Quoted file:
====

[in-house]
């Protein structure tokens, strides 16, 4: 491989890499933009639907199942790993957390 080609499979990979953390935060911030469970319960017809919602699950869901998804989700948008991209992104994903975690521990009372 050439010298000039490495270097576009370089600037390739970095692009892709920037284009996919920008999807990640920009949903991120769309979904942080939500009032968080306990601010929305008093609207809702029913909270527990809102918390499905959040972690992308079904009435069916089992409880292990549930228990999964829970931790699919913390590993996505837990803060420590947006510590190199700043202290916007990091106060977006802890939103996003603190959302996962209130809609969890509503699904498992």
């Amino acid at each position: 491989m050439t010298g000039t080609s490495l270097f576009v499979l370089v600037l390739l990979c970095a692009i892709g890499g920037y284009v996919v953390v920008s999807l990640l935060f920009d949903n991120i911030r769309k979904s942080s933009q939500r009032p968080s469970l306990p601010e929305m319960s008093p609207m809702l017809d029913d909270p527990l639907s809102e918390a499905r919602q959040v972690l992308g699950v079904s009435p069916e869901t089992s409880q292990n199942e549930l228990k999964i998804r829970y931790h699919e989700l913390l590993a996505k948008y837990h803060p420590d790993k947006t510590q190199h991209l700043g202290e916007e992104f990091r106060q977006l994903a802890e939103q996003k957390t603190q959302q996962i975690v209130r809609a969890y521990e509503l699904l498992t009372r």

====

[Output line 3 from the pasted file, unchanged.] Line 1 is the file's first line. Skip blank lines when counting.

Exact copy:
């Amino acid at each position: 491989m050439t010298g000039t080609s490495l270097f576009v499979l370089v600037l390739l990979c970095a692009i892709g890499g920037y284009v996919v953390v920008s999807l990640l935060f920009d949903n991120i911030r769309k979904s942080s933009q939500r009032p968080s469970l306990p601010e929305m319960s008093p609207m809702l017809d029913d909270p527990l639907s809102e918390a499905r919602q959040v972690l992308g699950v079904s009435p069916e869901t089992s409880q292990n199942e549930l228990k999964i998804r829970y931790h699919e989700l913390l590993a996505k948008y837990h803060p420590d790993k947006t510590q190199h991209l700043g202290e916007e992104f990091r106060q977006l994903a802890e939103q996003k957390t603190q959302q996962i975690v209130r809609a969890y521990e509503l699904l498992t009372r």